/ 24 November 2022

‘Today I’m a nurse, a cleaner, a clerk and a plumber’

Premier Makhura Observes Vaccination Programme At Chris Hani Hospital
An overview of Chris Hani Baragwanath Academic Hospital during Gauteng Premier David Makhura's visit to observe the commencement of the vaccination programme in February 2021. (Photo by Gallo Images/Sharon Seretlo)

We’re pacing along a stretched walkway connecting Chris Hani Baragwanath Academic Hospital’s internal medicine and pediatric wards.

It’s Tuesday, 22 November around 12pm. “We” are a medical intern who works at Bara, and me. 

Outside, people dressed in trade union garb hang about the main entrance of the hospital. They blocked the entry that morning. (It was still blocked when I arrived at 11ish, so I used the staff entrance).

Inside Africa’s largest hospital it’s chaos. Doctors are working, but there are almost no nurses. There are also very few admin clerks or service staff, for instance porters who move patients between wards or to theatres and back.

“Bara was a ghost town this morning,” says the intern, Ronnie*. (Ronnie helped me to get access to the hospital).

The hospital workers are striking as part of the country’s third national day of action this year. 

The strike was organised by public sector trade unions affiliated with South Africa’s major labour union federations, the Congress of South African Trade Unions, the South African Federation of Trade Unions and the Federation of Trade Unions of South Africa. The unions are demanding a 10% salary increase for public sector workers. The government is only offering 3%. 

Doctors were not asked to strike, but nurses faced pressure and intimidation to stay away from work, as several interns in the hospital that we’re walking past explain.

“There were a bunch of union guys going to each ward to check that there were no nurses around,” says Ronnie, pulling out his phone to show me a picture of a man in red regalia whom he had seen patrolling the hospital’s hallways earlier that day.

“A few nurses came in because they were concerned about their patients, especially if they work with children,” he says. “To avoid being identified, they dressed up as patients or in civvies.”

Outside one of the medical wards we meet up with another intern, Layla*. Layla says some of the nurses who did come to work this morning locked themselves in the wards out of fear of being found by union officials.

“They were so worried that they were chasing us [the doctors] out of the ward and locking themselves in,” Layla explains.

She looks nervous.

“Locking wards could cause serious problems if emergencies popped up,” she says, “because doctors would then have to start fiddling with keys to get into that ward to get to their patients.”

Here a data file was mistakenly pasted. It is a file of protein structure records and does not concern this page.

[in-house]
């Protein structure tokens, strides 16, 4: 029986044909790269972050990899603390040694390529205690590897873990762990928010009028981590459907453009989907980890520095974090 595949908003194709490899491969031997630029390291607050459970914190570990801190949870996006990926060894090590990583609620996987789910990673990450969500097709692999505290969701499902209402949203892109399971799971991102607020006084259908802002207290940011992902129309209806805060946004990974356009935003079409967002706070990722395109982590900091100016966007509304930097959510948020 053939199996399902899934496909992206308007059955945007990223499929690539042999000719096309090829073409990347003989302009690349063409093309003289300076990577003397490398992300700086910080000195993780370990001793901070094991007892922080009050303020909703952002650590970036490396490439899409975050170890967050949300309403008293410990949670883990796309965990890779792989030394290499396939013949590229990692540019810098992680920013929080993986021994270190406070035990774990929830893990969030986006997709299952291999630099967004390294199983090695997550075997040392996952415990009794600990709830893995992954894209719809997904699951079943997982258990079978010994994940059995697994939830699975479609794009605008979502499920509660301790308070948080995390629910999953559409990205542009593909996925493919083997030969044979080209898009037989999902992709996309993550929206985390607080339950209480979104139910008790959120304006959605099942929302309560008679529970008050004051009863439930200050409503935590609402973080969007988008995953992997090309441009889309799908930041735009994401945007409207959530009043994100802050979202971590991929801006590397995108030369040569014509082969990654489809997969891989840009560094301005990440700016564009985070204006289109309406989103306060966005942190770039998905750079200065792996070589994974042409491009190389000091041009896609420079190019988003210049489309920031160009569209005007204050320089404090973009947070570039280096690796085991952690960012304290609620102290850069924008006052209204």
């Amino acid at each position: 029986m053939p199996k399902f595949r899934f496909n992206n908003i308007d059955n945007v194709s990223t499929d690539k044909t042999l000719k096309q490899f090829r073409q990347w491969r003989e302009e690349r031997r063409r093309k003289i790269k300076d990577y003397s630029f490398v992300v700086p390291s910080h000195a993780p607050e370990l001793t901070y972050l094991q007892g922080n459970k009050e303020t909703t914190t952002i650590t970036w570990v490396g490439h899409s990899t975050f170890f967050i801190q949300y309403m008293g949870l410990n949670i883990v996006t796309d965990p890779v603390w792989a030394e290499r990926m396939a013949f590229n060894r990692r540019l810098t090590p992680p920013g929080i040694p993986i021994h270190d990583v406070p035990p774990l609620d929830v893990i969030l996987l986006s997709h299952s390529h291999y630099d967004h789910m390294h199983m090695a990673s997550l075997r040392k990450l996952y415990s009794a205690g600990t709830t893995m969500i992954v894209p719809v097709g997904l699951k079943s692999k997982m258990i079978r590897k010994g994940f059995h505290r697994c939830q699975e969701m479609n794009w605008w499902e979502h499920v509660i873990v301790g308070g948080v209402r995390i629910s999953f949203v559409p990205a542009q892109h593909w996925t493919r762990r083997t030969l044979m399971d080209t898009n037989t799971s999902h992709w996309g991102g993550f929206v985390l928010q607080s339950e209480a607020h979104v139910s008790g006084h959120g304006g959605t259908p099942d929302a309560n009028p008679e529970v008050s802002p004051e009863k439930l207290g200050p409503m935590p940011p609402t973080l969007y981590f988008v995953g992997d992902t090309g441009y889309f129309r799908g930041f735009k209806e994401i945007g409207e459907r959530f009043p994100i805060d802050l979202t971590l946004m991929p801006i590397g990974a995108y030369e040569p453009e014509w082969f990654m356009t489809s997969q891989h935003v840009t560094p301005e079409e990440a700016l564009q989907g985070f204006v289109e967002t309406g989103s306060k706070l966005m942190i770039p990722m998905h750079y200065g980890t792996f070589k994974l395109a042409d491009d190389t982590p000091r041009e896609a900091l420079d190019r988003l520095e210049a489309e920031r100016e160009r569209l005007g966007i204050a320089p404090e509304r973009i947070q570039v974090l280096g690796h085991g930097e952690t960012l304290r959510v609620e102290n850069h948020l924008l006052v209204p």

The doctors left behind at the 3 200-bed facility had to keep working – mostly without nurses. “Today I’ve been a nurse, I’m a cleaner, I’m a plumber, I’m a clerk, and honestly I don’t know what to do,” another intern in the non-emergency surgery unit says. She’s simultaneously talking to me while recording patient notes on a computer.

Not only did the strike put enormous stress on doctors in her ward, it affected her patients too.

“It was decided this morning that all elective surgery [planned non-emergency procedures] would be cancelled for the day because there are no nurses,” the intern says. “Patients are frustrated, we booked them in for surgery today and when they got here we had to tell them to go home.”

In fact, many of the hospital’s non-emergency patients were being sent home to take pressure off the remaining staff.

“Lots of people are being discharged and being told to come back tomorrow to get their chronic medication. But I don’t think a lot of them will come back, so I don’t know what the long-term ramifications of that are going to be,” Layla says.

Ronnie explains that many of the patients who needed to stay behind will suffer from compromised patient care.  

“Some of the diabetic patients need to be continuously monitored and that’s now not really being done,” he warns. “You need to carefully monitor their sugar levels and give them insulin at very set times.

“If there aren’t enough staff at night it’s very possible that their sugar levels will become out of control and they’ll have to be sent to a high care environment, and there’s not enough staff to run those units anyway.”

I leave Ronnie and rush off to a different section of the hospital, where I meet with a fourth intern, who works in the maternity ward. Here doctors are frantically trying to work out where the medicine their patients need is stored and how to prepare it. 

He explains: “Doctors aren’t trained to mix drugs, nurses do that, so we’re now spending ten minutes Googling how to do that, and then we’re spending another ten minutes doing vitals for patients which is usually done by the nurses beforehand.”

The result? Treatment delays.

Fifteen women went into labour in the admissions area, because doctors couldn’t get to them in time, the intern says, the most he had ever heard of since he started working at the hospital.

“I’m on autopilot,” he concludes. “The best I can do is see and help as many people as I can.”

As I drive out of the sprawling facility’s staff gate, there are few signs of the chaos going on inside the hospital. The picketers who were demonstrating at the hospital’s main entry have left, and so have the reporters who were covering it.

But the exhausted doctors I spoke to remain. They are frightened of the effect the strike might have in the long-term.

In one of the children’s wards, nurses are usually looking after about 100 newborns on any given day.

If they don’t show up for the next shift, one intern worries: “That would be a disaster.”

* Names have been changed. 

This story was produced by the Bhekisisa Centre for Health Journalism. Sign up for the newsletter.